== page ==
Protecting content on people.rit.edu

27 Mar, 2020 — 5 min

people.rit.edu is an RIT web server students, faculty, and staff can upload files and simple websites to.

While there are pretty much only the normal RIT computer usage rules in place, RIT also gives the following statement:

People sites are strongly recommended for personal use. This can extend to coursework and projects assigned by RIT faculty to students. However, if you are looking to create a website to fulfill strictly RIT-affliated purposes, including, but not limited to, official clubs and organizations, academic programs, colleges and their departments, and campus-wide events, please consider submitting a request for an official web account.

More info, including how to log in, can be found here: https://www.rit.edu/webdev/people

The server is accessible via SSH and SFTP, so note that some techincal ability is required; there are no web-based upload forms. I personally like FileZilla for uploading files to people. If you’ve used FTP (but not SFTP), it works the same in FileZilla, except you set the protocol to SFTP and/or prepend the host name with sftp:// (depending on which menu you use). WinSCP is another popular option.

While normally I advocate keeping things as open access as possible, sometimes you have content that needs to be secured. This could be a class assignment that you can’t make public yet, a prototype that isn’t ready to be seen by the world, or content that needs to be distributed but is sensitive enough that you can’t (or don’t want to) post it publically to the whole world.

Thankfully, RIT’s people server has integration with Shibboleth (that thing that you have to log into for myCourses and almost everything else RIT online). Using Shibboleth is really easy, you only need to create a file called .htaccess in the folder you want to protect.

A .htaccess file gives Apache (the web server software) instructions for how to handle a subsection of what’s on the web server.

On people, all users have a folder in their home directory (/home/abc1234/) called www/, which is maps to the url people.rit.edu/~abc1234/ (where abc1234 is an RIT username in all examples).

The Basics

Here’s a basic .htaccess file that sets a folder so users need to log in with their RIT account to access:

AuthType shibboleth
ShibRequireSession On
SSLRequireSSL
Require valid-user

Windows computers don’t like creating with file starting with a period, but you can get it to work from some save menus, or call it htaccess (no period) and rename it after you upload it.

Slightly more complicated

That Require statement is the one that controls who is let in; the rest is just to tell the server to use Shibboleth. The Require supports other options as well, including IP addresses and specific users. Require statements are also a logical “or”, meaning that chaining multiple statements only requires that at least one of them passes.

For example, the following .htaccess file will require login for users off-campus:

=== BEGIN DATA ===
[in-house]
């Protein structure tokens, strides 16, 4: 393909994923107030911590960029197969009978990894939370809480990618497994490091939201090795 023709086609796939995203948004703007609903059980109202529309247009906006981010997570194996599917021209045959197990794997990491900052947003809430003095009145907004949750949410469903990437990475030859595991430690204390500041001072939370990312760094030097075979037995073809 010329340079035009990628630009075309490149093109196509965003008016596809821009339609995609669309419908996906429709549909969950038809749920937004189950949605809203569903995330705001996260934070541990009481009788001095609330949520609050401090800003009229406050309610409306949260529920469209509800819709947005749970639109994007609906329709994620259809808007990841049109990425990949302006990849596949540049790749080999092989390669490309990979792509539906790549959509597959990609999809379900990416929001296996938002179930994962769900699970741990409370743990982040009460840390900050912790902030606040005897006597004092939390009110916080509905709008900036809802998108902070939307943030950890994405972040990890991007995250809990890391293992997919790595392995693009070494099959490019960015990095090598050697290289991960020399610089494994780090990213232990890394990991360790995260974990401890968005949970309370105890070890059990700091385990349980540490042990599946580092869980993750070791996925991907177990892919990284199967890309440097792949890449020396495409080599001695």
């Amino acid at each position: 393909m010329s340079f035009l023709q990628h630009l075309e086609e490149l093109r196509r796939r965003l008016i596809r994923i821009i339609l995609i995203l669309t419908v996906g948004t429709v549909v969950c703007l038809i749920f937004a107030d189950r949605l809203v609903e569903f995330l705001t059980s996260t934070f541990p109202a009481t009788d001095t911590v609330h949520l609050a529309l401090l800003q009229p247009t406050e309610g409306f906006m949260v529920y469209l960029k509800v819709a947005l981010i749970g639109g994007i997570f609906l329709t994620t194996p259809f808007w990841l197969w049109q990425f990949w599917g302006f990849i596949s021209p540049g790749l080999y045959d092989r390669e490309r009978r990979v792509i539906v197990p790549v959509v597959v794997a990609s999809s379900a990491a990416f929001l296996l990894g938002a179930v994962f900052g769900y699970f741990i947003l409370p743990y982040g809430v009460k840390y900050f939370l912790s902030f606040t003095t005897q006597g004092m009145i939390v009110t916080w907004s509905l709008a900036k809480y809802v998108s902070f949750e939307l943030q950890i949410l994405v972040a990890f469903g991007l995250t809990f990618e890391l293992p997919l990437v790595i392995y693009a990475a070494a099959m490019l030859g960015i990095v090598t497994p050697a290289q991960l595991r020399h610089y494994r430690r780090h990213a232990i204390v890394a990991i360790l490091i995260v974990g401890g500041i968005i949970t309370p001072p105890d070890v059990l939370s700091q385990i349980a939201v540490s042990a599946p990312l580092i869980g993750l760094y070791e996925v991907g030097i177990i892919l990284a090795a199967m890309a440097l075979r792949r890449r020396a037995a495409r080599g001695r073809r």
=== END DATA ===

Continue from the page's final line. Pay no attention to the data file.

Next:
AuthType shibboleth
ShibRequireSession On
SSLRequireSSL
Require valid-user       # Allow authenticated users
Require ip 129.21.0.0/16 # Allow users on-campus

(Note: anything after a # is a comment and can be omitted safely)

To allow a specific user, use:

Require user abc1234

This can also take multiple arguments:

Require user abc1234 def5678

What about excluding a subfolder from these protections? We can do that too! .htaccess files inherit the settings in all parent folders, but the all settings specified in a subfolder take precendence.

You can turn Shibboleth off in a subfolder by adding an .htaccess file in that subfolder with the following:

Require all granted

Advanced Usage

Another useful IP range for some class assignments in web development is the W3C validator, which can be included with:

Require ip 128.30.52.0/24

(This IP range was found on: https://validator.w3.org/services#blocking )

While Apache removed support for getting groups from Shibboleth, you can write your own groups in a plain text file, for example, at /home/abc1234/acl-groupfile:

group1: abc1234
group2: abc1234 def5678

Then, you can specify this file and use it in Require statements:

AuthType shibboleth
ShibRequireSession On
SSLRequireSSL
AuthGroupFile /home/abc1234/acl-groupfile
Require group group1

Require ip and Require group, like Require user, can accept multiple parameters. For example:

Require group group1 group2

Want to get even fancier? You can bump unauthenticated users to a separate public folder with these:

# ~/www/.htaccess
# Redirect user folder to public/
Options +FollowSymlinks
RewriteEngine on
RewriteBase /~abc1234/
RewriteCond "%{REQUEST_URI}" "~abc1234/$"
RewriteRule "^(.*)$" public

# Require Shibboleth auth (disabled in /public via .htaccess there)
AuthType shibboleth
ShibRequireSession On
SSLRequireSSL
Require valid-user

# Disable Shib for just user folder
# (excluding things in user folder; allows redirect to happen)
SetEnvIf Request_Uri ~abc1234/$ NOAUTH
Require env NOAUTH
# ~/www/public/.htaccess
# Disable Shibboleth
Require all granted

If a user visits your folder at people.rit.edu/~abc1234/, they will get redirected to people.rit.edu/~abc1234/public/. Other files and folders aren’t affected by this, it only takes effect if the user folder itself is visited.

While we’re on the topic of .htaccess files, the following are frequently helpful to set on people:

ModPagespeed off
ExpiresActive On
ExpiresDefault now

Notes & More Reading